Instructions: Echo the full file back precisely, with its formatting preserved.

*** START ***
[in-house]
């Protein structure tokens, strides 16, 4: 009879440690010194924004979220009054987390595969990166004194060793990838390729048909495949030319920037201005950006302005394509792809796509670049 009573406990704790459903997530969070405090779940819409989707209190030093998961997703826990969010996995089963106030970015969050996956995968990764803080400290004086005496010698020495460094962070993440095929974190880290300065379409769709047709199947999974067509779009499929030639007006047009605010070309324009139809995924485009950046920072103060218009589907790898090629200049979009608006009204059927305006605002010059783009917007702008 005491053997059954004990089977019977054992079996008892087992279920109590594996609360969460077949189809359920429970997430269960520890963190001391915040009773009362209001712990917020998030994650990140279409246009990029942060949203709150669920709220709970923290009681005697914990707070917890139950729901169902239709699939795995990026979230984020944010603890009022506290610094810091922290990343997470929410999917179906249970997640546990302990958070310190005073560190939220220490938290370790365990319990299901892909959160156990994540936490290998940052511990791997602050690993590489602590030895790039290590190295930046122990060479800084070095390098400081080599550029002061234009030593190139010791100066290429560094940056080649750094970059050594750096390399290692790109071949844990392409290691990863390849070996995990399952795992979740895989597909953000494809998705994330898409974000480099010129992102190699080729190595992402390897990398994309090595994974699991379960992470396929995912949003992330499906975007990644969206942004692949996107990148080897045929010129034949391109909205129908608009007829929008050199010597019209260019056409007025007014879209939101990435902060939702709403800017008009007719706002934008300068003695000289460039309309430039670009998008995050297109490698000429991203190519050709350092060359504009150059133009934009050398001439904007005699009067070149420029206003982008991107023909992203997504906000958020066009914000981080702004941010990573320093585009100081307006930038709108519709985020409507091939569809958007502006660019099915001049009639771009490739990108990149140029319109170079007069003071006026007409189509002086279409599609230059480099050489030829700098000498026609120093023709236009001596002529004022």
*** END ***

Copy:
[in-house]
């Protein structure tokens, strides 16, 4: 009879440690010194924004979220009054987390595969990166004194060793990838390729048909495949030319920037201005950006302005394509792809796509670049 009573406990704790459903997530969070405090779940819409989707209190030093998961997703826990969010996995089963106030970015969050996956995968990764803080400290004086005496010698020495460094962070993440095929974190880290300065379409769709047709199947999974067509779009499929030639007006047009605010070309324009139809995924485009950046920072103060218009589907790898090629200049979009608006009204059927305006605002010059783009917007702008 005491053997059954004990089977019977054992079996008892087992279920109590594996609360969460077949189809359920429970997430269960520890963190001391915040009773009362209001712990917020998030994650990140279409246009990029942060949203709150669920709220709970923290009681005697914990707070917890139950729901169902239709699939795995990026979230984020944010603890009022506290610094810091922290990343997470929410999917179906249970997640546990302990958070310190005073560190939220220490938290370790365990319990299901892909959160156990994540936490290998940052511990791997602050690993590489602590030895790039290590190295930046122990060479800084070095390098400081080599550029002061234009030593190139010791100066290429560094940056080649750094970059050594750096390399290692790109071949844990392409290691990863390849070996995990399952795992979740895989597909953000494809998705994330898409974000480099010129992102190699080729190595992402390897990398994309090595994974699991379960992470396929995912949003992330499906975007990644969206942004692949996107990148080897045929010129034949391109909205129908608009007829929008050199010597019209260019056409007025007014879209939101990435902060939702709403800017008009007719706002934008300068003695000289460039309309430039670009998008995050297109490698000429991203190519050709350092060359504009150059133009934009050398001439904007005699009067070149420029206003982008991107023909992203997504906000958020066009914000981080702004941010990573320093585009100081307006930038709108519709985020409507091939569809958007502006660019099915001049009639771009490739990108990149140029319109170079007069003071006026007409189509002086279409599609230059480099050489030829700098000498026609120093023709236009001596002529004022």